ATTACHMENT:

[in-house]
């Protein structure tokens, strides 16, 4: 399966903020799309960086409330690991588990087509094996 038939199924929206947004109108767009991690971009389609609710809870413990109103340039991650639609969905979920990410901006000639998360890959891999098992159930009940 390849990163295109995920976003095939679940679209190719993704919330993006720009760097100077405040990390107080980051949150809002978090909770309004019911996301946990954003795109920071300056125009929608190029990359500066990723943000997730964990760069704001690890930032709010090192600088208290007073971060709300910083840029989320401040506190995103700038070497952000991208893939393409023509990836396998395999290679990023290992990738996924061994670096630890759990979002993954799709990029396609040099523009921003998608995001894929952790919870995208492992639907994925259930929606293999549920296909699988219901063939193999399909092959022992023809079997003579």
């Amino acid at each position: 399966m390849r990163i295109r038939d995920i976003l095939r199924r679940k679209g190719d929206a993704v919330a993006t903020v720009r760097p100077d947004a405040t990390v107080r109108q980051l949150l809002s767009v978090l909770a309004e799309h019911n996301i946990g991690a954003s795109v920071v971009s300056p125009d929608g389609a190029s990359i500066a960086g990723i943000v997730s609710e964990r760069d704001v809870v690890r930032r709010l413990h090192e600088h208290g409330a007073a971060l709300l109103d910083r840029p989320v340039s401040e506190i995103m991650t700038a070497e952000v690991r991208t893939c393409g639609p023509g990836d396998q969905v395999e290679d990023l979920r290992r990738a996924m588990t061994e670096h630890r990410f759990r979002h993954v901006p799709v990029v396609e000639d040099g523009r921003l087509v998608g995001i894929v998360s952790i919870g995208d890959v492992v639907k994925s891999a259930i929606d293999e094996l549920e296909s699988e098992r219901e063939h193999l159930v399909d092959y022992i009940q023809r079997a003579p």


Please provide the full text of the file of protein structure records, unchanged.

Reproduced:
[in-house]
């Protein structure tokens, strides 16, 4: 399966903020799309960086409330690991588990087509094996 038939199924929206947004109108767009991690971009389609609710809870413990109103340039991650639609969905979920990410901006000639998360890959891999098992159930009940 390849990163295109995920976003095939679940679209190719993704919330993006720009760097100077405040990390107080980051949150809002978090909770309004019911996301946990954003795109920071300056125009929608190029990359500066990723943000997730964990760069704001690890930032709010090192600088208290007073971060709300910083840029989320401040506190995103700038070497952000991208893939393409023509990836396998395999290679990023290992990738996924061994670096630890759990979002993954799709990029396609040099523009921003998608995001894929952790919870995208492992639907994925259930929606293999549920296909699988219901063939193999399909092959022992023809079997003579």
């Amino acid at each position: 399966m390849r990163i295109r038939d995920i976003l095939r199924r679940k679209g190719d929206a993704v919330a993006t903020v720009r760097p100077d947004a405040t990390v107080r109108q980051l949150l809002s767009v978090l909770a309004e799309h019911n996301i946990g991690a954003s795109v920071v971009s300056p125009d929608g389609a190029s990359i500066a960086g990723i943000v997730s609710e964990r760069d704001v809870v690890r930032r709010l413990h090192e600088h208290g409330a007073a971060l709300l109103d910083r840029p989320v340039s401040e506190i995103m991650t700038a070497e952000v690991r991208t893939c393409g639609p023509g990836d396998q969905v395999e290679d990023l979920r290992r990738a996924m588990t061994e670096h630890r990410f759990r979002h993954v901006p799709v990029v396609e000639d040099g523009r921003l087509v998608g995001i894929v998360s952790i919870g995208d890959v492992v639907k994925s891999a259930i929606d293999e094996l549920e296909s699988e098992r219901e063939h193999l159930v399909d092959y022992i009940q023809r079997a003579p």